As I started to put out my paint I noticed that I was not the only painter here after all, and in fact someone was sitting right in the middle of my scene painting my side of the street. Pretty funny really. The best laid plans in plein air painting almost always go awry. I decided not to include the painter and her umbrella in my painting as I knew if I included a figure, the buildings, which had a lot of character, would be lost. Buildings have personalities to me and these two sitting together for years had a lot to say.
Things went along swimmingly for an hour or so and then people began to wander by, the traffic picked up and it started to really warm up. Painting on the street is not exactly plein air - which implies fresh cool breezes and communing with nature. You really have to keep your concentration if you are on a busy street...and in the spirit of the occasion be as gracious as possible to people stopping by to chat.
I had planned to make two paintings but I decided early on that if I was to enjoy the social aspects of this 'contest' I would relax and be satisfied to finish one.
The children were especially delightful and quite respectful. One little boy around 4 stood watching me for a long time without saying anything. I asked him if he liked to paint, and his eyes got really big and he backed away slowly and then ran off. I think he must have thought I was asking him to paint my picture.
Two wonderful friends came by around 12 and brought me lunch. This was a real boon as I didn't want to leave everything and go anywhere else until I was done. Someone who knows local history chatted for a while and said there is a tunnel from one of the buildings I was painting connected to the Chestnut Hill Hotel. An old friend I haven't seen for years stopped by and we caught up on children and grandchildren. It got hotter and hotter and around 2:30 I was pretty much finished in every sense. I was satisfied with my painting, in that I did the best I could and it looked pretty good. It's always hard to tell what you really think of your work right away however I find, sometimes I like a painting when it is finished and hate it 2 weeks later.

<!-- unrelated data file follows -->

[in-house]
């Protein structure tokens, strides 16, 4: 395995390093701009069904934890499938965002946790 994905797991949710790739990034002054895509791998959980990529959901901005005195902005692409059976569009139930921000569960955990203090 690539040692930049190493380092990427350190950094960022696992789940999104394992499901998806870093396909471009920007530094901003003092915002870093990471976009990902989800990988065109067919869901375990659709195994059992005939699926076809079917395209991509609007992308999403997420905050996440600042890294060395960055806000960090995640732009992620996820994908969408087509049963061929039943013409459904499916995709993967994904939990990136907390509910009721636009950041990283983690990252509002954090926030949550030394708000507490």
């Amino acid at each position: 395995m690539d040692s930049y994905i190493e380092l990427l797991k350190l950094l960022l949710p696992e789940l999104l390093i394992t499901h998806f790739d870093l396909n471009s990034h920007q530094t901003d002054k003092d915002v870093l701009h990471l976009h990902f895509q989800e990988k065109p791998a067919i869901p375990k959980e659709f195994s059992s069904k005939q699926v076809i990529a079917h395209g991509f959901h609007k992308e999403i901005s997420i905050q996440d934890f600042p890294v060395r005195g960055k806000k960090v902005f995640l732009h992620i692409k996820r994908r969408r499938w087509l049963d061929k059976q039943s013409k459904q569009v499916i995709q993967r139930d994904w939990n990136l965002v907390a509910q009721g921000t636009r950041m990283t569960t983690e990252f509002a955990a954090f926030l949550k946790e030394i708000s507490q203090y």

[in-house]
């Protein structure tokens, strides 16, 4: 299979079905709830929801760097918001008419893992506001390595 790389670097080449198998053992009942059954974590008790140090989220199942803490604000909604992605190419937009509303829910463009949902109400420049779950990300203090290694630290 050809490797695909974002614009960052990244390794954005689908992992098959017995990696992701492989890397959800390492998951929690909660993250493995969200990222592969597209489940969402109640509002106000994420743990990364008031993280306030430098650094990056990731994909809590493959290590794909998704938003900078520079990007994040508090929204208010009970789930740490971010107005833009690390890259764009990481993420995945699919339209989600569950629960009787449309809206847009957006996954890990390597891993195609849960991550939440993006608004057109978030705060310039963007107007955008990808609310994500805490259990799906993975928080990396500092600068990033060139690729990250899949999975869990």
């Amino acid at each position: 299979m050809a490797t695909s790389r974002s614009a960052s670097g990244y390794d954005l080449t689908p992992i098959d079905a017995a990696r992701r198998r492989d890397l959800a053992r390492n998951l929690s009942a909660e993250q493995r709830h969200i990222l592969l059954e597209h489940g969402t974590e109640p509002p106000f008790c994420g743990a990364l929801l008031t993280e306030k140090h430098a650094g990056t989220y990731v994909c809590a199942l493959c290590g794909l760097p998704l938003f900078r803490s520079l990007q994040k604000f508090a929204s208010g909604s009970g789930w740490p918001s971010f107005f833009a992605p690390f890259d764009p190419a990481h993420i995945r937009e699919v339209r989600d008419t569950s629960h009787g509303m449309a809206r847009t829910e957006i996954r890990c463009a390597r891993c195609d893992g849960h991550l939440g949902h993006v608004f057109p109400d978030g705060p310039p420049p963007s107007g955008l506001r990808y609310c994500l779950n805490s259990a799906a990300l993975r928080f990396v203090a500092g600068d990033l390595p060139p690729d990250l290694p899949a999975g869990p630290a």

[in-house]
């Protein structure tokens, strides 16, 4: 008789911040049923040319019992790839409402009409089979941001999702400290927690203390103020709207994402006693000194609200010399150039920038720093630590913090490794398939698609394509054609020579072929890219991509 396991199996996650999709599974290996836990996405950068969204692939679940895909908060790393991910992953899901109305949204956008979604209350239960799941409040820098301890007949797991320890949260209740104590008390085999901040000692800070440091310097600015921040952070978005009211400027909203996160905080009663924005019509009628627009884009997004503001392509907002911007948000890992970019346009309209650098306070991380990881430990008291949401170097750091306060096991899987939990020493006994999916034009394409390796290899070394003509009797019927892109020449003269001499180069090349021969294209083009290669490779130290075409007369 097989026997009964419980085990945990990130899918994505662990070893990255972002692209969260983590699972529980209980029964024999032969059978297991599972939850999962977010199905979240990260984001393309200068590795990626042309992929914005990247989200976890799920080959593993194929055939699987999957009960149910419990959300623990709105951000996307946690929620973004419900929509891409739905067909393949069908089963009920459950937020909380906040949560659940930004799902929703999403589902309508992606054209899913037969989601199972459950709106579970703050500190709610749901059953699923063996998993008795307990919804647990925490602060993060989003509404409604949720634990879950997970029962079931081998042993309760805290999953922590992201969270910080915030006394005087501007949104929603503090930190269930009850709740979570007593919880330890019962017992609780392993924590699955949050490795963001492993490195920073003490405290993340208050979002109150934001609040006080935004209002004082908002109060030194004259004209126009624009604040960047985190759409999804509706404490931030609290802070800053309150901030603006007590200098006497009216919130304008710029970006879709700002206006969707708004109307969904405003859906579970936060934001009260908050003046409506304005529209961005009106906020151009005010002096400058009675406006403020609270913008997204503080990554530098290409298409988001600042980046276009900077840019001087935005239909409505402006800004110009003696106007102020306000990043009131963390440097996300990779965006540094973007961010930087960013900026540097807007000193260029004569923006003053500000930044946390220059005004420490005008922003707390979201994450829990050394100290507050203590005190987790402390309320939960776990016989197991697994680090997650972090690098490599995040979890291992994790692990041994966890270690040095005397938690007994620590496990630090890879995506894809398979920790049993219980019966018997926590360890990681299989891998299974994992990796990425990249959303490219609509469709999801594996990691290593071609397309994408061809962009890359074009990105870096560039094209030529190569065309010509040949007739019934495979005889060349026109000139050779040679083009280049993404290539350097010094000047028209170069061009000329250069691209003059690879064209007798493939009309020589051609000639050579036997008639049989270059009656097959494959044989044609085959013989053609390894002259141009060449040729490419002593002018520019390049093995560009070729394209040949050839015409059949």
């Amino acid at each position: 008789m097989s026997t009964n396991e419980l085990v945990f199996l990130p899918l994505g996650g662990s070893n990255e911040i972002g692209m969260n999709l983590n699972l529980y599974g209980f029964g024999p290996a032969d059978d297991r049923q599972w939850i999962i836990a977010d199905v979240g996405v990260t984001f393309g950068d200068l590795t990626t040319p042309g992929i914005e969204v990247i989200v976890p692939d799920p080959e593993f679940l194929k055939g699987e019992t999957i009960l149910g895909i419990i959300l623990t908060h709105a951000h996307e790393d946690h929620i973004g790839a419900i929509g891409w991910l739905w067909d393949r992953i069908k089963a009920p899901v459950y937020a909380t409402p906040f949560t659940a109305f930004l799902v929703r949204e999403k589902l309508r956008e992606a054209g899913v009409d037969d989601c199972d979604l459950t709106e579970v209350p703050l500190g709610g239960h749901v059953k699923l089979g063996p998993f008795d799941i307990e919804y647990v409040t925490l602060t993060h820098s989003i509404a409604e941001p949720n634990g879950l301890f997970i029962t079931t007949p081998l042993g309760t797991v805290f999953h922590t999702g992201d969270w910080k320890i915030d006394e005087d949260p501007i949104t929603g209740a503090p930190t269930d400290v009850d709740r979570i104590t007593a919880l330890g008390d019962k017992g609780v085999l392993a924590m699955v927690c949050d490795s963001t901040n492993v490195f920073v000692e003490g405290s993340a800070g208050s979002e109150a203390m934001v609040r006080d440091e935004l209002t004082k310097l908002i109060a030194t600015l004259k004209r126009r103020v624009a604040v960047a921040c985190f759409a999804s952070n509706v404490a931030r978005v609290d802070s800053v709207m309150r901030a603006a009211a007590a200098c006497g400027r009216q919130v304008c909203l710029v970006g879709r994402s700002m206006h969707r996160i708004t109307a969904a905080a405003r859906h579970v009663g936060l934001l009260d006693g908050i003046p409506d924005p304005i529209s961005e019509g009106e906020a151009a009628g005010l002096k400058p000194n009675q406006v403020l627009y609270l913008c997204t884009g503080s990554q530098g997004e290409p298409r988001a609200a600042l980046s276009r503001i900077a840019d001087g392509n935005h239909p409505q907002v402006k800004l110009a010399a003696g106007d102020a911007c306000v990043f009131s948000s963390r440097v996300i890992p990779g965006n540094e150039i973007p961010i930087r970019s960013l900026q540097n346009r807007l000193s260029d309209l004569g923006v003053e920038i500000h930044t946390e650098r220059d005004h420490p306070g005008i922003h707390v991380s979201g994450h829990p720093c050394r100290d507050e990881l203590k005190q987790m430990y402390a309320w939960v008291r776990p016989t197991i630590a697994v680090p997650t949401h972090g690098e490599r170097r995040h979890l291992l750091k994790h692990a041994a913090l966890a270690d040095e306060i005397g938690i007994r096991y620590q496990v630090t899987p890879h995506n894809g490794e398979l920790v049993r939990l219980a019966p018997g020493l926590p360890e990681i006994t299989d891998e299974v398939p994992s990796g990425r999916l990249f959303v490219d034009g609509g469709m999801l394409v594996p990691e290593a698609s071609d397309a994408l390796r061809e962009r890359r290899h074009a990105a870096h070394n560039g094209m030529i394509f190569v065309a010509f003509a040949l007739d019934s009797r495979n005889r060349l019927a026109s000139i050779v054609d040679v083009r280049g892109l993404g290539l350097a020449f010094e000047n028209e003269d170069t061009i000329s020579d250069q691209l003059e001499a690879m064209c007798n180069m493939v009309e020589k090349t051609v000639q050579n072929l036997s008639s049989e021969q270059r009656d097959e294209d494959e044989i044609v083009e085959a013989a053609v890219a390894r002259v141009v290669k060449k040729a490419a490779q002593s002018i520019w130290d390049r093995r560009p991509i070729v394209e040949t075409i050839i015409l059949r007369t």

The judging was not to take place until 4:00 so I had an hour and a half to kill. All the finished paintings were placed against a wall behind the hotel and they were beginning to accumulate, with the artists sitting around waiting for the judging in the heat. There was free water which was an excellent perk and quite necessary. I thought about going home with my little painting and skipping the judging altogether, but then I knew I would always wonder how it turned out, so I stuck it out.
The judge for the art work was Liz Osborne, an artist whose work I have always enjoyed. A bit before 4:00 she started sorting out the work and placing some together, presumably ones she liked. I did not envy her this job as there were 40 or 50 paintings to choose from and there were bound to be a lot of hot tired artists who would be very disappointed. I noticed mine was among those in the favored position. At this point I realized why I don't like painting contests. No matter what happens you feel bad. If you loose you feel bad and if you win you feel bad because you know that those who didn't win feel they should have, and partly blame you. It's not as if you got more points than the other team, or came in first in a race. It's all subjective.